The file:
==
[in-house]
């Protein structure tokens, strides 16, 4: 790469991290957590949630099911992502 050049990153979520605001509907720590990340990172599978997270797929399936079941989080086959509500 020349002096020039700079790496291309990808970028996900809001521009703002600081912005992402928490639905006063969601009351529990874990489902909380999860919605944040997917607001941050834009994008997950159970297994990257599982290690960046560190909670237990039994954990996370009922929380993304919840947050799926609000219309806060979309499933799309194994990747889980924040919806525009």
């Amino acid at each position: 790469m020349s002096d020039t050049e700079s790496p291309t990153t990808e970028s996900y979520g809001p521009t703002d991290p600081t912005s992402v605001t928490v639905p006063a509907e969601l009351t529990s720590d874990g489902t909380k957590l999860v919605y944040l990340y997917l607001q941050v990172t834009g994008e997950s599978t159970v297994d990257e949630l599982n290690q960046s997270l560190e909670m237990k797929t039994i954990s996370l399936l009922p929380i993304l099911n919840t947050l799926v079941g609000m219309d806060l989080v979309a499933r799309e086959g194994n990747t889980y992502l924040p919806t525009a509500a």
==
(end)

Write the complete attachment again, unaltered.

[in-house]
């Protein structure tokens, strides 16, 4: 790469991290957590949630099911992502 050049990153979520605001509907720590990340990172599978997270797929399936079941989080086959509500 020349002096020039700079790496291309990808970028996900809001521009703002600081912005992402928490639905006063969601009351529990874990489902909380999860919605944040997917607001941050834009994008997950159970297994990257599982290690960046560190909670237990039994954990996370009922929380993304919840947050799926609000219309806060979309499933799309194994990747889980924040919806525009």
């Amino acid at each position: 790469m020349s002096d020039t050049e700079s790496p291309t990153t990808e970028s996900y979520g809001p521009t703002d991290p600081t912005s992402v605001t928490v639905p006063a509907e969601l009351t529990s720590d874990g489902t909380k957590l999860v919605y944040l990340y997917l607001q941050v990172t834009g994008e997950s599978t159970v297994d990257e949630l599982n290690q960046s997270l560190e909670m237990k797929t039994i954990s996370l399936l009922p929380i993304l099911n919840t947050l799926v079941g609000m219309d806060l989080v979309a499933r799309e086959g194994n990747t889980y992502l924040p919806t525009a509500a």